Clay Tempered Hardened Japanese Samurai Katana Folded 15 Times 1095 Carbon Steel. Samurai katana as a weapon is famous for its beautiful shape. They are used as art collection and the symbol of samurai soul. Our sword allows you to make a collection or to send to friends as a present.
This katana can be taken apart fully at anytime for maintenance purposes, you can disassemble the sword by taking out the pegs from the handle. 103 cm / 40.6 inch. 70 cm / 27.6 inch. 26 cm / 10.24 inch.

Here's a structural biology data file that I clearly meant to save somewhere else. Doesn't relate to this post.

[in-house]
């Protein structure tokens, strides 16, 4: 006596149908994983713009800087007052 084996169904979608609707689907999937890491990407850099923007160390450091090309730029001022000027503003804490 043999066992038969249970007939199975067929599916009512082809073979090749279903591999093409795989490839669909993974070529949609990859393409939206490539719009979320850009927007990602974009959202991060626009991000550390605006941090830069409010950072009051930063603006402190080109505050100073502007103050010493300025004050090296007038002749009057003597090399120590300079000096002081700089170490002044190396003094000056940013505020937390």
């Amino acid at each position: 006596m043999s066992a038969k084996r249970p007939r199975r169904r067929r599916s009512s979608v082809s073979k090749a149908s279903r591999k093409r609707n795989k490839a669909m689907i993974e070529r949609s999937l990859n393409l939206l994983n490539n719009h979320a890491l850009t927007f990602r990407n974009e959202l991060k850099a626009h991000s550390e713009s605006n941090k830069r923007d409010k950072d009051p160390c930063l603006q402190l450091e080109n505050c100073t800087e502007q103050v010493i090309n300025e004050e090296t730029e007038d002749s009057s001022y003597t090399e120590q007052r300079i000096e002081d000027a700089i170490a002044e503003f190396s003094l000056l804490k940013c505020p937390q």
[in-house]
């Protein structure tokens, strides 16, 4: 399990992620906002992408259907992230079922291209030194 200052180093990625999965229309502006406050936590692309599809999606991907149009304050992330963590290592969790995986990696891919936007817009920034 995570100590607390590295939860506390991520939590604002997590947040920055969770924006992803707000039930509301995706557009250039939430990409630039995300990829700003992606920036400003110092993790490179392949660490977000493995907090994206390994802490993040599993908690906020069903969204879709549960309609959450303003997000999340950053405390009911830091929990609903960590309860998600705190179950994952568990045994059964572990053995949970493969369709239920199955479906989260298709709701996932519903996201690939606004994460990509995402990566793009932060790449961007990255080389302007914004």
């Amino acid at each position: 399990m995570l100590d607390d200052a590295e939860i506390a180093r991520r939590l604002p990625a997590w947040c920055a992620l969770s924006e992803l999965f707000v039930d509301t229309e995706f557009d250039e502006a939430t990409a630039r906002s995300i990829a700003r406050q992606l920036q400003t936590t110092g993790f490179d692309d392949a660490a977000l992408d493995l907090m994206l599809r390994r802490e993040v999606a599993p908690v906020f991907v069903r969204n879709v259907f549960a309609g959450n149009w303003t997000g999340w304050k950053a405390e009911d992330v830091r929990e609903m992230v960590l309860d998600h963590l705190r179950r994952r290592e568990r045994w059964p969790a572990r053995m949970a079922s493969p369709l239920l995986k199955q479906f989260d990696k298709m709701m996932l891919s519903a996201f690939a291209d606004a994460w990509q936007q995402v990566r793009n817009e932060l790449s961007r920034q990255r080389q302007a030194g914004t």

3.2 cm / 1.26. 0.7 cm / 0.28. Folded by 15 times, 32768 layers, clay hardened.Hard wood core, hineri maki. High grade brass, morning glory. High grade brass, Chinese fan. High quality brass leopard pattern.
Sageo: black & white synthetic silk. Black lacquered wooden scabbard engraved with devil logo. Sword display holder(stand) is not included.
Manual measurement error range 1-2 cm. Before being quenched, a special clay mixture can be applied onto the blade to harden the edge and obtain different hardness on the blade. The clay mixture was a special recipe and considered a crucial trade secret, guarded protectively by sword making masters. It would contain such things as feathers, powdered bones, grass, etc.